The system did not completely eliminate the need for a human; a staff member is now on call if customers need help. “During the day, a team member can answer calls and meet customers at the coffee shop … at night, a person working in the nearby convenience store helps out,” Meddles explains.

Meddles advises anyone installing this technology to be sure electrical requirements, water pressure and other facility-related considerations are sufficient and met. Also, since the transactions are done via a cloud server, the Wi-Fi needs to be strong and consistent.

Overall, the installation of the robotic barista has helped fill a round-the-clock need for coffee-shop quality beverages to serve The OSU Wexner Medical Center team and visitors.

Room Service

Tower Health Reading Hospital abandoned room service in September 2021. “We are down five to eight positions in patient service in our current traditional delivery model,” Ludwig admits. “We would need another 15 to 20 employees to reinstate room service. The culinary team is short as well.”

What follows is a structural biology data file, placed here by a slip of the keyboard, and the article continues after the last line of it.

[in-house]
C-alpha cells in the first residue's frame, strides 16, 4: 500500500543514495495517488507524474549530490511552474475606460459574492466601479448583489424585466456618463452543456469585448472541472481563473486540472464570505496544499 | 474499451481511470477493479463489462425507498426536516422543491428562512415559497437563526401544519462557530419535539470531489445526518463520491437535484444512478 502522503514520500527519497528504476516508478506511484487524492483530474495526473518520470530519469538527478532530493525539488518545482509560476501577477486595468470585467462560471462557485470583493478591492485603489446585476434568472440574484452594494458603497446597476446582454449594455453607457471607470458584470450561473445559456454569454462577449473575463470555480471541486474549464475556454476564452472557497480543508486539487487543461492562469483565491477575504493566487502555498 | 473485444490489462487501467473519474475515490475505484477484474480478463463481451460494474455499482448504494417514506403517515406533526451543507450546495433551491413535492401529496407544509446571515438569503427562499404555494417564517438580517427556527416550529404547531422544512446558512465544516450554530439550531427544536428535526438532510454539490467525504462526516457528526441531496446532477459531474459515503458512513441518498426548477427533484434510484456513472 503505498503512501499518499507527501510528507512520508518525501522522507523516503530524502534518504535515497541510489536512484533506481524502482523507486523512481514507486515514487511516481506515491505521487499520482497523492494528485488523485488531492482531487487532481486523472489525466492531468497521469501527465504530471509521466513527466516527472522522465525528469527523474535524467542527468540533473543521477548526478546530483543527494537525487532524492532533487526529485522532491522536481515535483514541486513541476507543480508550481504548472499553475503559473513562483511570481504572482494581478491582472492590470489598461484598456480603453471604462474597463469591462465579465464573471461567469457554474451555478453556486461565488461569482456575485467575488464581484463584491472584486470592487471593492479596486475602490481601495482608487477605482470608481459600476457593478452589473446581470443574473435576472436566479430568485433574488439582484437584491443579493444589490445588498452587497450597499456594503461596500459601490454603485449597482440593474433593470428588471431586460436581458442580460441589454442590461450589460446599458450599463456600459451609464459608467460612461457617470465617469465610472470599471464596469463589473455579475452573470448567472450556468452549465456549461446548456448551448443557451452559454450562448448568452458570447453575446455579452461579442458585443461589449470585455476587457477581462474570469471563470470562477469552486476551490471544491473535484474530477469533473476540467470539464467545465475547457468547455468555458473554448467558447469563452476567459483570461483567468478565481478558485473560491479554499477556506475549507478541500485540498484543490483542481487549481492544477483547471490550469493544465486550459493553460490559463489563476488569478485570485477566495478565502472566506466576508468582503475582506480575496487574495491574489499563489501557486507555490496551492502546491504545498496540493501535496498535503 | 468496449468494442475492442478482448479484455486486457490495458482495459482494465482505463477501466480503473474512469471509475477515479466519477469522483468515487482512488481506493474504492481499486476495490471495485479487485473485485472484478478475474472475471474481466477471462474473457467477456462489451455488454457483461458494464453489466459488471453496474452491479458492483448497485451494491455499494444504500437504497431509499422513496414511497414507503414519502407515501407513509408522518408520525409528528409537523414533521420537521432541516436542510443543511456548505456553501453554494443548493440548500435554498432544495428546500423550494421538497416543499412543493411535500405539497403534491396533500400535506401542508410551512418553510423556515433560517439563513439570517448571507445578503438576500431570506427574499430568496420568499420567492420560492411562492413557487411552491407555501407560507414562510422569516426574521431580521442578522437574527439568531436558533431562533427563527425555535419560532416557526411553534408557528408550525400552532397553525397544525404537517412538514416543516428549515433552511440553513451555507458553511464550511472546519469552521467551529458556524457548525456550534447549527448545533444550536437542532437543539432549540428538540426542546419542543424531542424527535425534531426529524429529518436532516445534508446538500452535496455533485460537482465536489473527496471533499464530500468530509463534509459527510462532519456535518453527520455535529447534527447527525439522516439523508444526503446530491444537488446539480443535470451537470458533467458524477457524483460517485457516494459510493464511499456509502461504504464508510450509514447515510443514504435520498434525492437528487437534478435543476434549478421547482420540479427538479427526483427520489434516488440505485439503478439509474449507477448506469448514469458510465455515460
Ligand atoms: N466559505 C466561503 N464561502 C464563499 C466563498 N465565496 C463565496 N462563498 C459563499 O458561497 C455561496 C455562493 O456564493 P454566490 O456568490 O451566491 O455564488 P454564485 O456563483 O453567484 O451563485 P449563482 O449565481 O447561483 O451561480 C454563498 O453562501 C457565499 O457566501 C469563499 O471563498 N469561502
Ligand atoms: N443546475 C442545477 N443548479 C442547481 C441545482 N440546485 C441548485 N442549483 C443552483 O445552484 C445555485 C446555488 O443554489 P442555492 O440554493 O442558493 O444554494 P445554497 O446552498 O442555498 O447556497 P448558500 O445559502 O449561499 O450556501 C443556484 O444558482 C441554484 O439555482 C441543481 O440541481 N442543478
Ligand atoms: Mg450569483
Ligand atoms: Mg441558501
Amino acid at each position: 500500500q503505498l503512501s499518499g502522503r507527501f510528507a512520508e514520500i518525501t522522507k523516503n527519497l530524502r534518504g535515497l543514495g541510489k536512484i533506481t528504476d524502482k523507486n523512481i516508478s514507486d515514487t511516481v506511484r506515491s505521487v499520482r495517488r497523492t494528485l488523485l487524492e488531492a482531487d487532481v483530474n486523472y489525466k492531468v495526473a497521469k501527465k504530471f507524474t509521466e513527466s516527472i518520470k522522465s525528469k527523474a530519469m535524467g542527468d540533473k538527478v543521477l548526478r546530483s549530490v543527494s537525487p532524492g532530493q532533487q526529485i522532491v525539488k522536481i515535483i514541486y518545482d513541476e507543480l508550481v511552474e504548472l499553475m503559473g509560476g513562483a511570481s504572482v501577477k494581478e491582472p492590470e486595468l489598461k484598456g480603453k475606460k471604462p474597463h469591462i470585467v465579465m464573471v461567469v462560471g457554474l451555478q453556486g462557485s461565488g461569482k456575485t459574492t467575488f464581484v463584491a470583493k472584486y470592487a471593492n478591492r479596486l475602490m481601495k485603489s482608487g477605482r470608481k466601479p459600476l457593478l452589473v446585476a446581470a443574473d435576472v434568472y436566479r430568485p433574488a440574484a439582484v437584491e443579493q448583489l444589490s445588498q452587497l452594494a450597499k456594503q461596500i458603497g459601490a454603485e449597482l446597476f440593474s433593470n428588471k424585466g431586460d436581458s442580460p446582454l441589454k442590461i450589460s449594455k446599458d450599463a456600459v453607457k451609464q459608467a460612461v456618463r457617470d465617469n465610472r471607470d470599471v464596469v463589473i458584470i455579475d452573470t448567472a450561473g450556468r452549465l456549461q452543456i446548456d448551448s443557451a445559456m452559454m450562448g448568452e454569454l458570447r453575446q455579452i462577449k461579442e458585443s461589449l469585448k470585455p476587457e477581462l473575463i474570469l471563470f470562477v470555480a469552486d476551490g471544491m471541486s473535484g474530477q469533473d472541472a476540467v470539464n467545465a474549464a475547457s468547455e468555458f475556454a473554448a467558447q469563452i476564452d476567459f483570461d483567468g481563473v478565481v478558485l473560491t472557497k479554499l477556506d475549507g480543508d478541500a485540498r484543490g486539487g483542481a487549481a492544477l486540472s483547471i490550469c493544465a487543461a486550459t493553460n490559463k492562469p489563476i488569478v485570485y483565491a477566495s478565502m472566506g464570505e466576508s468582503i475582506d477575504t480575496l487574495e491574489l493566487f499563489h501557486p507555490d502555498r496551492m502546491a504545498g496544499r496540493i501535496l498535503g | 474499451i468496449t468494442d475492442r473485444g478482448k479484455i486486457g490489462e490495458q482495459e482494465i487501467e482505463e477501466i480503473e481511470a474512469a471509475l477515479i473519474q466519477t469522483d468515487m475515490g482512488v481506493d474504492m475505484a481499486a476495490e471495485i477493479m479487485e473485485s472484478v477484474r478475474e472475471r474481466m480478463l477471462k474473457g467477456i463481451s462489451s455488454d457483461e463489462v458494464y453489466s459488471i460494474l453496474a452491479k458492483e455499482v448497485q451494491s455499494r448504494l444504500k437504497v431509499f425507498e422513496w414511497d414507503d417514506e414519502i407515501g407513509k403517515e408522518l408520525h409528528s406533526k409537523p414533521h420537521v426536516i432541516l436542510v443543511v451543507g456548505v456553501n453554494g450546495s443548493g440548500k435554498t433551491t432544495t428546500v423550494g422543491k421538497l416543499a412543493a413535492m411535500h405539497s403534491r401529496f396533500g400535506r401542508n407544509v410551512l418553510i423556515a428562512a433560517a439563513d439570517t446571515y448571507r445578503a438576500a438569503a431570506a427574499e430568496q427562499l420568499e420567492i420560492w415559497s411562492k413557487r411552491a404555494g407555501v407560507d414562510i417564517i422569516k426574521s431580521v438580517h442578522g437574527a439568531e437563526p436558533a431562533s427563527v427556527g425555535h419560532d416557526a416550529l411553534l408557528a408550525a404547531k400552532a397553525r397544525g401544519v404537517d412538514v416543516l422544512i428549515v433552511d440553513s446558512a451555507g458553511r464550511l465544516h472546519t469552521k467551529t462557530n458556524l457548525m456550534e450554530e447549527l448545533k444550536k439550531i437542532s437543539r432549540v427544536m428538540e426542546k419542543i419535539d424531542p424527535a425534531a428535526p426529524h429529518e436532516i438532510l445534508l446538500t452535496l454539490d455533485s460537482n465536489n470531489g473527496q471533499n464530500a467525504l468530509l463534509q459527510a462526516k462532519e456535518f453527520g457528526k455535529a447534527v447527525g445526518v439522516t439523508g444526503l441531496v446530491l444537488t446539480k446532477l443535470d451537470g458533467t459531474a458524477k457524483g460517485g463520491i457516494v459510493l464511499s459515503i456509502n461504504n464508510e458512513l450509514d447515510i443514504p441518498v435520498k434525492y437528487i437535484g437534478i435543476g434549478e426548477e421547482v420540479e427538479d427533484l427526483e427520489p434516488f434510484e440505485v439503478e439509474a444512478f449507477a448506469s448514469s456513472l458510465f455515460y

Staff from Naf Naf Grill serve food at ProHealth Cafe in Waukesha, Wis. Fooda arranges restaurants to come into  the hospital. Photos courtesy of ProHealth Care, photo by Tricia SnopekStaff from Naf Naf Grill serve food at ProHealth Cafe in Waukesha, Wis. Fooda arranges restaurants to come into the hospital. Photos courtesy of ProHealth Care, photo by Tricia SnopekLudwig’s team must wait three to four weeks for background checks to clear, which delays hiring. In addition, nearby warehouses pay the same wages but don’t have a wait time, so employees can start immediately.

ProHealth Care’s patient foodservice hasn’t changed from its 6:30 a.m. to 7:30 p.m. offering. Sparrow’s team, though, has overhauled the hot food line and purchased a new charbroiler, a 6-burner gas range and refrigeration to enhance staff efficiency and improve food consistency.